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The polar bear, one of the largest land predators since the dinosaurs, was born out of climate change. As the deep freeze of the last ice age set in, polar bears evolved from grizzlies, adapting to live and hunt on the frozen Arctic Sea. Today, climate change is again dramatically affecting the Arctic bears. As winters warm and ice disappears, the polar bears are living on borrowed time, while grizzlies are finding an increasingly abundant world. NATURE offers a close-up look at each species as the tables turn in “Arctic Bears”, narrated by Academy Award-winning actor F. Murray Abraham.
From a polar bear giving birth in her snowy den to fascinating scenes of grizzly and polar bear mothers passing down hunting and survival skills to their cubs, “Arctic Bears” captures the species from the dark depths of winter to the mild days in June when the sun never fully sets.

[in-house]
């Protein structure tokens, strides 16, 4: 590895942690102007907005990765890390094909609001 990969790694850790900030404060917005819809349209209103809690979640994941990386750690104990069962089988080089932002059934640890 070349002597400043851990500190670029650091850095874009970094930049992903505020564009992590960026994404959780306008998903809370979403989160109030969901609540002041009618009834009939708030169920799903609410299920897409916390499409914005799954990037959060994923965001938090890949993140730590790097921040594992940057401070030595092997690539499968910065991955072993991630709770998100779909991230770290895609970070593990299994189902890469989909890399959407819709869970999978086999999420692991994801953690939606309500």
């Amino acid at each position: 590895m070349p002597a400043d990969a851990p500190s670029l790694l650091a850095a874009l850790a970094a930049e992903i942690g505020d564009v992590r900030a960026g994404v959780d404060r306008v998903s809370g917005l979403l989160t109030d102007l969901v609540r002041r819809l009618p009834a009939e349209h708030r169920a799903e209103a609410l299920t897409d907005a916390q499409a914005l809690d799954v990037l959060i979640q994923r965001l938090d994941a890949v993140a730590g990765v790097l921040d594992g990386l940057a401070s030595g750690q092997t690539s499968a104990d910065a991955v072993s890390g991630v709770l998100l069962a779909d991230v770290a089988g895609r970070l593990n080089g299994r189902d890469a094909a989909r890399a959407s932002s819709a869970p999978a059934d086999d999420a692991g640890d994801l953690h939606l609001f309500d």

But climate change is quickly altering the bears’ age-old way of life. Today, the distance in midsummer between the polar ice cap and the shore of northern Canada is 200 miles, when once it was 50. The thaw is an urgent problem for polar bears, for whom less ice means access to fewer seals — the prey that makes up 95 percent of their diet. The widening summer sea also means marathon swims in search of solid surfaces, which cubs need for sleeping and suckling.
Meanwhile, grizzlies are venturing farther north, into the once-icy domain of the polar bear. They are masters at living off the land and can eat almost anything, so the vast new foraging areas work in their favor. But the world of the polar bears is shrinking. They have seemingly forgotten how to be grizzlies and are struggling to adapt to an ancestral world they no longer remember. If the white Arctic world vanishes, so too may the white bears. Learn more...